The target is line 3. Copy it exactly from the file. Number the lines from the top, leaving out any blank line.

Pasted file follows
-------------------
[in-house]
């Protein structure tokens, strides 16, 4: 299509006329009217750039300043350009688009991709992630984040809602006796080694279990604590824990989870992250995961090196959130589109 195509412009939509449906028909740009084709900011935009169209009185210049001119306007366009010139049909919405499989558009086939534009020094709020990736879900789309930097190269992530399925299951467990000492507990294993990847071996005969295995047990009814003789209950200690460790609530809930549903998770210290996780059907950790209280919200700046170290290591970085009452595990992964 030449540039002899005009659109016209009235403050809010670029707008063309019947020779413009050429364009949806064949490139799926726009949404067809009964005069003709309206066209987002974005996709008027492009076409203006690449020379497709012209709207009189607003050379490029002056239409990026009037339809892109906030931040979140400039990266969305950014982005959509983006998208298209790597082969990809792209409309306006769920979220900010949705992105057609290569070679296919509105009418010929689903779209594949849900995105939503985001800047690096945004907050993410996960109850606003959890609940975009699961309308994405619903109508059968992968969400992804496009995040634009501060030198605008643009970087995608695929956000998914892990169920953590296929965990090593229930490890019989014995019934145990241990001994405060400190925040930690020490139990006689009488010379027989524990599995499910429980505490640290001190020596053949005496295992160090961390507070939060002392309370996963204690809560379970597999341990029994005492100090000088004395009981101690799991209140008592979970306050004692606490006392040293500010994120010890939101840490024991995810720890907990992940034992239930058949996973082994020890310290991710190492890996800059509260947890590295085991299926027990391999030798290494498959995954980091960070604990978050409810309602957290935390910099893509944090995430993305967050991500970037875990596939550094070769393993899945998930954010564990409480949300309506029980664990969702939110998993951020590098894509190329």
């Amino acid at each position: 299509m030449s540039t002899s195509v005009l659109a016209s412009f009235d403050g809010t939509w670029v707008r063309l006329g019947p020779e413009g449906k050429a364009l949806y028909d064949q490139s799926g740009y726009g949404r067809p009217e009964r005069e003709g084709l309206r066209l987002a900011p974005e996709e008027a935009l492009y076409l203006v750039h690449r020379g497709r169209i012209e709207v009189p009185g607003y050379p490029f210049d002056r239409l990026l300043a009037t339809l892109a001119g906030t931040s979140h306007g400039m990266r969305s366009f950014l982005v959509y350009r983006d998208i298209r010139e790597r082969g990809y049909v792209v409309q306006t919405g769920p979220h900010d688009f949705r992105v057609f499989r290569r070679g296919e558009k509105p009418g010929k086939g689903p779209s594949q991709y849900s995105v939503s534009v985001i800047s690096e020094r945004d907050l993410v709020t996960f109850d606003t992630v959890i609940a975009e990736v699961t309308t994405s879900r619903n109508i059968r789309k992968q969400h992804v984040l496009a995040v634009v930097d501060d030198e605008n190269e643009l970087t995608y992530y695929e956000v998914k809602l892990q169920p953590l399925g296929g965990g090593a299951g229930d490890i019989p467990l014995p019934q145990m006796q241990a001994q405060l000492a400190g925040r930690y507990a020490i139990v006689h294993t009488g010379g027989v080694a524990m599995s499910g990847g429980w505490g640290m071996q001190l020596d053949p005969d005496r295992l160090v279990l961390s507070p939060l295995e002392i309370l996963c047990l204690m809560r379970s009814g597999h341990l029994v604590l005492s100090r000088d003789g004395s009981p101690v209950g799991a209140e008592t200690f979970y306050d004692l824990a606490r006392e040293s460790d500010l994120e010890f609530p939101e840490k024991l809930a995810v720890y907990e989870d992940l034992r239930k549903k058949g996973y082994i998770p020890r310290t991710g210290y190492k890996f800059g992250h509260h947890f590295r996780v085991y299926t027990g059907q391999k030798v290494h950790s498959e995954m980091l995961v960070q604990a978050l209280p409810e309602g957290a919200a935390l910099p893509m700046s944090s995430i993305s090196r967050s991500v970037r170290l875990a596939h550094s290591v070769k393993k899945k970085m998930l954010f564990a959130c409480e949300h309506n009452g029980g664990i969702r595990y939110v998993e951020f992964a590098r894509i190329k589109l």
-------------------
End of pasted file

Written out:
């Amino acid at each position: 299509m030449s540039t002899s195509v005009l659109a016209s412009f009235d403050g809010t939509w670029v707008r063309l006329g019947p020779e413009g449906k050429a364009l949806y028909d064949q490139s799926g740009y726009g949404r067809p009217e009964r005069e003709g084709l309206r066209l987002a900011p974005e996709e008027a935009l492009y076409l203006v750039h690449r020379g497709r169209i012209e709207v009189p009185g607003y050379p490029f210049d002056r239409l990026l300043a009037t339809l892109a001119g906030t931040s979140h306007g400039m990266r969305s366009f950014l982005v959509y350009r983006d998208i298209r010139e790597r082969g990809y049909v792209v409309q306006t919405g769920p979220h900010d688009f949705r992105v057609f499989r290569r070679g296919e558009k509105p009418g010929k086939g689903p779209s594949q991709y849900s995105v939503s534009v985001i800047s690096e020094r945004d907050l993410v709020t996960f109850d606003t992630v959890i609940a975009e990736v699961t309308t994405s879900r619903n109508i059968r789309k992968q969400h992804v984040l496009a995040v634009v930097d501060d030198e605008n190269e643009l970087t995608y992530y695929e956000v998914k809602l892990q169920p953590l399925g296929g965990g090593a299951g229930d490890i019989p467990l014995p019934q145990m006796q241990a001994q405060l000492a400190g925040r930690y507990a020490i139990v006689h294993t009488g010379g027989v080694a524990m599995s499910g990847g429980w505490g640290m071996q001190l020596d053949p005969d005496r295992l160090v279990l961390s507070p939060l295995e002392i309370l996963c047990l204690m809560r379970s009814g597999h341990l029994v604590l005492s100090r000088d003789g004395s009981p101690v209950g799991a209140e008592t200690f979970y306050d004692l824990a606490r006392e040293s460790d500010l994120e010890f609530p939101e840490k024991l809930a995810v720890y907990e989870d992940l034992r239930k549903k058949g996973y082994i998770p020890r310290t991710g210290y190492k890996f800059g992250h509260h947890f590295r996780v085991y299926t027990g059907q391999k030798v290494h950790s498959e995954m980091l995961v960070q604990a978050l209280p409810e309602g957290a919200a935390l910099p893509m700046s944090s995430i993305s090196r967050s991500v970037r170290l875990a596939h550094s290591v070769k393993k899945k970085m998930l954010f564990a959130c409480e949300h309506n009452g029980g664990i969702r595990y939110v998993e951020f992964a590098r894509i190329k589109l």